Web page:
Oriental Teahouse (Chapel St)

455 Chapel St
South Yarra, VIC 3141
How do you celebrate Chinese New Year? Asian or not, the tradition of Chinese New Year, or to be politically correct, Lunar New Year, is catching on. Even if you don’t celebrate the holiday, there’s always enjoyment to be gotten out of street festivals, lion dances, and Chinese food. Coming from a traditional mainland Chinese family however, Chinese New Year means one thing to me – dumplings (and red pockets full of money, but I’m a little too old for that now). Appropriately enough, this Chinese New Year coincided with an invite from Oriental Teahouse, so with my tummy still full of dumplings from New Years Eve dinner and New Years Day breakfast, I headed to Oriental Teahouse the same night for a dinner of more – you guessed it – dumplings. 
As most people probably know, Oriental Teahouse is a combination of gourmet tea shop and new-age yum cha. It is definitely feels a lot more westernised – you order from a menu instead of picking your dishes off the trolley, and the forks are already on the table. The interior is a lovely, soothing mix of a teahouse and a cafe. 
Peach Melba ($4.5)/Lemon Iced ($4.5)
It was a hot day, but Oriental Teahouse had us covered. Aside from brewed pots of tea, they also had a fully stocked bar, as well as some ‘pot-tails’ – cocktails served cheekily in a teapot. We ended up with just a glass each of Iced Tea; I had the Peach Melba ($4.5), a sweet, velvety treat that tasted like dessert in a glass, and Chris had the Lemon Iced ($4.5), which was refreshingly tangy with a faint aftertaste of smoky black tea. Neither of them tasted much like tea, but both were delicious.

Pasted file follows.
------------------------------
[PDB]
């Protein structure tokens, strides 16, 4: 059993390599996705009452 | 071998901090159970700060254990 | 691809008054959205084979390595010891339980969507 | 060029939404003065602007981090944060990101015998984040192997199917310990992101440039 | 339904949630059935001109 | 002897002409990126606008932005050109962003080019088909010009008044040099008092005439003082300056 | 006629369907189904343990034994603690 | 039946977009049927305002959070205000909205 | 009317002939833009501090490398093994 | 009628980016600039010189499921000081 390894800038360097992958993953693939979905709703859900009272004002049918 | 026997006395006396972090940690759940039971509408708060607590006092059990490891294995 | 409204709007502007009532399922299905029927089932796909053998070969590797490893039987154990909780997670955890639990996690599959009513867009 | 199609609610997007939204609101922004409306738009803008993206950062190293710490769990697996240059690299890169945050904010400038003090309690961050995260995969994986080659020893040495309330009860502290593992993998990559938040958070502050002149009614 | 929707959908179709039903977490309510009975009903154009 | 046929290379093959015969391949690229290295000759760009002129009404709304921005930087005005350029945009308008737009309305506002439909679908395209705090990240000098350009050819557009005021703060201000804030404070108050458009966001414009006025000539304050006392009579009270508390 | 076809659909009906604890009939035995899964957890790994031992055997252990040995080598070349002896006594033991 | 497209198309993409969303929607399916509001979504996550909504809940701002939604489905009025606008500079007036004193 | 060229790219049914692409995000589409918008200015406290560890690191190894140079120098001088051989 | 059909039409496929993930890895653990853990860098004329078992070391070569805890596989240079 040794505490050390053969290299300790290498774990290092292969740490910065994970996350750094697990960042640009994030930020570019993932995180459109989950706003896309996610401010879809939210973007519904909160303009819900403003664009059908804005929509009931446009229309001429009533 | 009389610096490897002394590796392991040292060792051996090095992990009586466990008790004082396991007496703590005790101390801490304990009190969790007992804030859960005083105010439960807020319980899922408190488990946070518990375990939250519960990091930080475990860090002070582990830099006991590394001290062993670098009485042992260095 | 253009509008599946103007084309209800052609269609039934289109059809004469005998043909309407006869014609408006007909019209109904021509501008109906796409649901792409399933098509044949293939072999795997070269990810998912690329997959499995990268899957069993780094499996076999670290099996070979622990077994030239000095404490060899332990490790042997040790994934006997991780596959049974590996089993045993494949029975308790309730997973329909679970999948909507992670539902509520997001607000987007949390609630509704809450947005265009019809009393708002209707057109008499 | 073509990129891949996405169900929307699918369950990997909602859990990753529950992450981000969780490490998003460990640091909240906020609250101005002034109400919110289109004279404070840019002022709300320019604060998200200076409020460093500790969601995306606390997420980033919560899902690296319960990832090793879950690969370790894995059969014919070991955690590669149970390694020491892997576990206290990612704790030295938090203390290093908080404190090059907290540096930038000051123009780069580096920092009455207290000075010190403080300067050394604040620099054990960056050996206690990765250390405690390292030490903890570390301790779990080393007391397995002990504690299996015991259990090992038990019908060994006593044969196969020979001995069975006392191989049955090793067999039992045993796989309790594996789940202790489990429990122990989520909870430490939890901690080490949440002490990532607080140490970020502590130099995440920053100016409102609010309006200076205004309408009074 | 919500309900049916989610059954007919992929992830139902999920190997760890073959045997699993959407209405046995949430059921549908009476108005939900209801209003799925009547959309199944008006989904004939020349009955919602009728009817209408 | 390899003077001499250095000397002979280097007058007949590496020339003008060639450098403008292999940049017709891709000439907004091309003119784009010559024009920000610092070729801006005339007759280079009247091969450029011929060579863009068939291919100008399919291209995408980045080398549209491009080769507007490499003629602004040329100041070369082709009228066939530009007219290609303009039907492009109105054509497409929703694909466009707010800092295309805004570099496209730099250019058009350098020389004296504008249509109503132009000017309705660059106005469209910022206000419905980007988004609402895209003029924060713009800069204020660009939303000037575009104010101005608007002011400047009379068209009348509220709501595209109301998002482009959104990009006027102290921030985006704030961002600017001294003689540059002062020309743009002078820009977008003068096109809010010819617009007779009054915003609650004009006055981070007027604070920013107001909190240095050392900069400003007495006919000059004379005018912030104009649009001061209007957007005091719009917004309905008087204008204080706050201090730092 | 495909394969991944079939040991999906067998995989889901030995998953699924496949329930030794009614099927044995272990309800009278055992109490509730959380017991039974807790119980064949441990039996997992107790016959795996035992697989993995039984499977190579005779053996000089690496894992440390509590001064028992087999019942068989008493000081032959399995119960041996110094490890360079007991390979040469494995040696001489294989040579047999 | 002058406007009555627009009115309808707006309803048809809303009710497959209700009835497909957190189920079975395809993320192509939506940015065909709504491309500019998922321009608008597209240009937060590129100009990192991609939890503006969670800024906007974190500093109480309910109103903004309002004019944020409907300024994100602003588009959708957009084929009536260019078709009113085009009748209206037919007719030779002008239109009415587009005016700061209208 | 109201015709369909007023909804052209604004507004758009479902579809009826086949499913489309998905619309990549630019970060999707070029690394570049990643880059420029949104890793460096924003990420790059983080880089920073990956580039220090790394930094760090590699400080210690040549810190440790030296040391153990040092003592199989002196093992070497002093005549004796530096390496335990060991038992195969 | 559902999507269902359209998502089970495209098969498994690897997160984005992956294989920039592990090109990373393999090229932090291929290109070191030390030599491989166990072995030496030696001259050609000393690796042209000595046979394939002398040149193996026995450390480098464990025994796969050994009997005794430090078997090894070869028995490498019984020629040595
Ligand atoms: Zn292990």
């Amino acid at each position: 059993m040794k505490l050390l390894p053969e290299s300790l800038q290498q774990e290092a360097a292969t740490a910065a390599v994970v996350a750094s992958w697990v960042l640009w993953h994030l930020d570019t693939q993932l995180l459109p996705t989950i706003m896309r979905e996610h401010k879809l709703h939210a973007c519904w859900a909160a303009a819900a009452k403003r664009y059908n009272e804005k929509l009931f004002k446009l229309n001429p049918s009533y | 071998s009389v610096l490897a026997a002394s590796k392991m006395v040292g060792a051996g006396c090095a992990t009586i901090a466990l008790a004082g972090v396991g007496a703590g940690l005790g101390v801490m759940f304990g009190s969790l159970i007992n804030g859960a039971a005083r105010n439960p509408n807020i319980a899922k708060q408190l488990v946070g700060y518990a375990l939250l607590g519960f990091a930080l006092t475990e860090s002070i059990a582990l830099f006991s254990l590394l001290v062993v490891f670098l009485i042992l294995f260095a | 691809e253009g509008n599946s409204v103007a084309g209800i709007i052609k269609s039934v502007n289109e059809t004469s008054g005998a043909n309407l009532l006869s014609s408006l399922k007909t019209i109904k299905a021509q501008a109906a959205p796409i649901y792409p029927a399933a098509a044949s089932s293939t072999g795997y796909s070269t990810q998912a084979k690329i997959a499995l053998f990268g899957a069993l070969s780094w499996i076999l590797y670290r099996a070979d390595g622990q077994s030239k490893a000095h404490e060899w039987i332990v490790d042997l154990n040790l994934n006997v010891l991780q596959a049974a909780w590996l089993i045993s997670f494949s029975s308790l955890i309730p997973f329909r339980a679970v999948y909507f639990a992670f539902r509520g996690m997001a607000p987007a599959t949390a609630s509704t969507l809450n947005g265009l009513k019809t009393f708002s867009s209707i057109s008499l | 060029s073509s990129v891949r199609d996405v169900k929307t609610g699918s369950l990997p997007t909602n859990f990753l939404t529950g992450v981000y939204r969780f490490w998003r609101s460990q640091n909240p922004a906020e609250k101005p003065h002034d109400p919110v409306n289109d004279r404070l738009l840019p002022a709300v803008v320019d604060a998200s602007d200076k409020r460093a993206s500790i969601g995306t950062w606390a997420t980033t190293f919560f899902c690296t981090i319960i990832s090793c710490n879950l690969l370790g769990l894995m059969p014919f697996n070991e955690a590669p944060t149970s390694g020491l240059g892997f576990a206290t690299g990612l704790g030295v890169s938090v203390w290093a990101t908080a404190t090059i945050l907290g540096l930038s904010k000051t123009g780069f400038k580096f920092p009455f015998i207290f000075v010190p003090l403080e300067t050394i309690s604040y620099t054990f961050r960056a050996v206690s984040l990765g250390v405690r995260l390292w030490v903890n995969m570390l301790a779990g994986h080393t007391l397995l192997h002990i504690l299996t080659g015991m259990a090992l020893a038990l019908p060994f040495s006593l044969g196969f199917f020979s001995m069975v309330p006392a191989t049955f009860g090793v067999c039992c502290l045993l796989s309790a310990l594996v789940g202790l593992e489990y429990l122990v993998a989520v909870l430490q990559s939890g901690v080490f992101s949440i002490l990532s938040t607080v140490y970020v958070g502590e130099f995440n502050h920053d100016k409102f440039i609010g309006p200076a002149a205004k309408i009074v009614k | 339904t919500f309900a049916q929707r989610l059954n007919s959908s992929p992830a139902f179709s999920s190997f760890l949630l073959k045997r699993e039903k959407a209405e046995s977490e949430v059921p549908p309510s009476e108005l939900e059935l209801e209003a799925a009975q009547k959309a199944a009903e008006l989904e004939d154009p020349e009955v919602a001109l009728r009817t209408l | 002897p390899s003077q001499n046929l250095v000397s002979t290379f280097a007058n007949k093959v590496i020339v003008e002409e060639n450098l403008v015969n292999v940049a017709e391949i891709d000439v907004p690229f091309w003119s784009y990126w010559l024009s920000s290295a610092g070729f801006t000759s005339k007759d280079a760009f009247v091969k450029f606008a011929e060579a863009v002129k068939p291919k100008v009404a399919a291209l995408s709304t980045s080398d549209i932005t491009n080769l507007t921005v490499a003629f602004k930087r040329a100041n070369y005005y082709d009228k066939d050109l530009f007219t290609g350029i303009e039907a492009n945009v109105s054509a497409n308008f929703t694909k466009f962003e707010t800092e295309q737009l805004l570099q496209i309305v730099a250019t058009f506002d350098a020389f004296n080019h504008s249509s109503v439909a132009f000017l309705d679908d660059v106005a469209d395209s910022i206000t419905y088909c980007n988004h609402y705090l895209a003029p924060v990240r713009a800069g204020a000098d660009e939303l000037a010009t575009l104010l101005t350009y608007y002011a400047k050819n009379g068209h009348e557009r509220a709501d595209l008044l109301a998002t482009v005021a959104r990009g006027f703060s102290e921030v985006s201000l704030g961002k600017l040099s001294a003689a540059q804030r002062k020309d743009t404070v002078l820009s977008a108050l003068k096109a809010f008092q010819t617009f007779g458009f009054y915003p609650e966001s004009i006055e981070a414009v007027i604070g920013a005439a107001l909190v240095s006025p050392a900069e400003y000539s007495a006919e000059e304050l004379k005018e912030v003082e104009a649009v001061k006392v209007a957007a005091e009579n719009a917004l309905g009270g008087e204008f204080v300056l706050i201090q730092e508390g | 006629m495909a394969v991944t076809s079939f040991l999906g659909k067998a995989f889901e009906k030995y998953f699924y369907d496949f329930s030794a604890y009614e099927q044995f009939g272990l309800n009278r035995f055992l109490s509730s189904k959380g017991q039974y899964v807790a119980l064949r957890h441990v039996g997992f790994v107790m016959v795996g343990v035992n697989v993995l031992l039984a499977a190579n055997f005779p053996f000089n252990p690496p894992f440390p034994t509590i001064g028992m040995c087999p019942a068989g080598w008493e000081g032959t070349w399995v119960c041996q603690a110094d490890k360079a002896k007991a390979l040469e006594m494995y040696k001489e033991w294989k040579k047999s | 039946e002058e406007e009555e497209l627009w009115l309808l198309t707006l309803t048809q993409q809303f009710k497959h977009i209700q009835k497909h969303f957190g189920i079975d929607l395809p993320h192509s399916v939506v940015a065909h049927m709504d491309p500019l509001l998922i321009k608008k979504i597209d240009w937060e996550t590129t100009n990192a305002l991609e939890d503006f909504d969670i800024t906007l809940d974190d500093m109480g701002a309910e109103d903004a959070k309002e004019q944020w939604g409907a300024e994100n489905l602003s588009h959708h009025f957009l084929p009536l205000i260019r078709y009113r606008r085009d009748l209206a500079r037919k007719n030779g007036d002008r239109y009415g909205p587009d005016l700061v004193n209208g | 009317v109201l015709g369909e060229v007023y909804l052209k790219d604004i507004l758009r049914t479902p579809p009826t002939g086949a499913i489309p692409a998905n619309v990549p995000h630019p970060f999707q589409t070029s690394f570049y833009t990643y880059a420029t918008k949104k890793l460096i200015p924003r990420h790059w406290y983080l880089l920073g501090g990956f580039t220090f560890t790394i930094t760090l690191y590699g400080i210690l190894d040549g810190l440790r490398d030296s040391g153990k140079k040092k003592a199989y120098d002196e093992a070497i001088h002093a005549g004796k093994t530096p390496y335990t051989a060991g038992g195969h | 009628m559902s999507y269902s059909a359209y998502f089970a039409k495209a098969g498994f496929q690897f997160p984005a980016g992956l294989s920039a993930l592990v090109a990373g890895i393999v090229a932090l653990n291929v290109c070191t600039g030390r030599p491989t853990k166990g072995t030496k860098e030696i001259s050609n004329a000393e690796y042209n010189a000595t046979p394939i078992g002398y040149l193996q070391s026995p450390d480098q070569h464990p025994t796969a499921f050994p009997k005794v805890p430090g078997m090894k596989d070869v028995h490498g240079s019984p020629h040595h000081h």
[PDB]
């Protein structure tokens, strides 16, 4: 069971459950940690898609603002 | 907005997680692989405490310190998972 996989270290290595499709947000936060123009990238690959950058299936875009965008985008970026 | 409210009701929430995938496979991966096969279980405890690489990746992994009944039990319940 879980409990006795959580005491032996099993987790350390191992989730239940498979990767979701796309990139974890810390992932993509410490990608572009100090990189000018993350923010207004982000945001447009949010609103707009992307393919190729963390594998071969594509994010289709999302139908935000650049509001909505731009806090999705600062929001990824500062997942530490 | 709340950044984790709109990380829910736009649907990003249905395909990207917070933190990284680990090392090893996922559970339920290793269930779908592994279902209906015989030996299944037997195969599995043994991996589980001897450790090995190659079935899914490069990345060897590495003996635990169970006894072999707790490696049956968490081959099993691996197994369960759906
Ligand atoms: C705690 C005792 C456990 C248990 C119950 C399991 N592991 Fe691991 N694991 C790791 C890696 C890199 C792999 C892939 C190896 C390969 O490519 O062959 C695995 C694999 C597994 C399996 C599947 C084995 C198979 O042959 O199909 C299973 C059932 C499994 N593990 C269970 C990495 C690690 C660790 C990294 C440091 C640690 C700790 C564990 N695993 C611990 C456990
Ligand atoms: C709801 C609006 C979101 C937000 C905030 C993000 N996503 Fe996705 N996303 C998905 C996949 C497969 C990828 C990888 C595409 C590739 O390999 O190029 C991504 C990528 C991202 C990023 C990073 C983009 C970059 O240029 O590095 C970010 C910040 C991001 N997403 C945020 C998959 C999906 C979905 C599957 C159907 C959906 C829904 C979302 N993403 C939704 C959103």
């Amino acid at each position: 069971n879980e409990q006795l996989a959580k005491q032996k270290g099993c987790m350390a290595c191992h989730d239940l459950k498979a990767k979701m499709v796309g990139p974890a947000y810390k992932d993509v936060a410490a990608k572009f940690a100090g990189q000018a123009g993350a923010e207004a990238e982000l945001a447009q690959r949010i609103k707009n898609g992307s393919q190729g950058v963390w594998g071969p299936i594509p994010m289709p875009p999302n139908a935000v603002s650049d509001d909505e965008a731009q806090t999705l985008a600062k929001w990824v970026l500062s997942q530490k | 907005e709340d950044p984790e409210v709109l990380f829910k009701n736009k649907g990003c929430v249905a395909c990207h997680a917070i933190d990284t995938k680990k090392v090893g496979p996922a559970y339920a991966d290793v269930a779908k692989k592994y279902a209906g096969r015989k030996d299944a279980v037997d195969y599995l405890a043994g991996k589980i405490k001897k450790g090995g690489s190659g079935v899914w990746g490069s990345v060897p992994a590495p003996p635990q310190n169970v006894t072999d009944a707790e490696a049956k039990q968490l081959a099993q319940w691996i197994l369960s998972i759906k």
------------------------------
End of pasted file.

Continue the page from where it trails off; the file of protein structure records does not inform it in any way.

Cheese and Bacon Spring Rolls ($6.8, 3pcs)
Cheese and Bacon Spring Rolls ($6.8, 3pcs)
When I heard Cheese and Bacon Spring Rolls ($6.8, 3pcs), I expected the aftermath of a party in my mouth. But for once, this is a case of precarious fusion gone right. Wrapped in translucent casing that crackled like cellophane were stretchy mozzarella cheese, bacon cubes, and chopped veggies. It may have been a tad bewildering, but I have to say it was entirely enjoyable to feel like I was alternating between pizza and spring rolls with each bite. Seems like the key to fusion is moderation. 
Prawn Hash Browns ($8.8)
Next up were the Prawn Hash Browns ($8.8), which were really only hash browns in name and appearance. Biting into it, what we got were succulent prawns held by a soft batter – perfect for satisfying that prawn dumpling craving without the prawn dumplings. 
Chicken Dumplings with Quinoa Salad ($10.8)
I was already expecting the unexpected when we were told that the next dish was Chicken Dumplings with Quinoa Salad ($10.8), but the Chinese part of my brain broke when we were served an actual chicken dumpling salad. I was incredibly hesitant about this dish, but it turns out I seem to have a new addition to my lunch salads repertoire. The cushions of dumplings were given a refreshing lift by the garden salad, and whilst it was a bit oily, the ginger dressing added an impressive moreishness to the greens.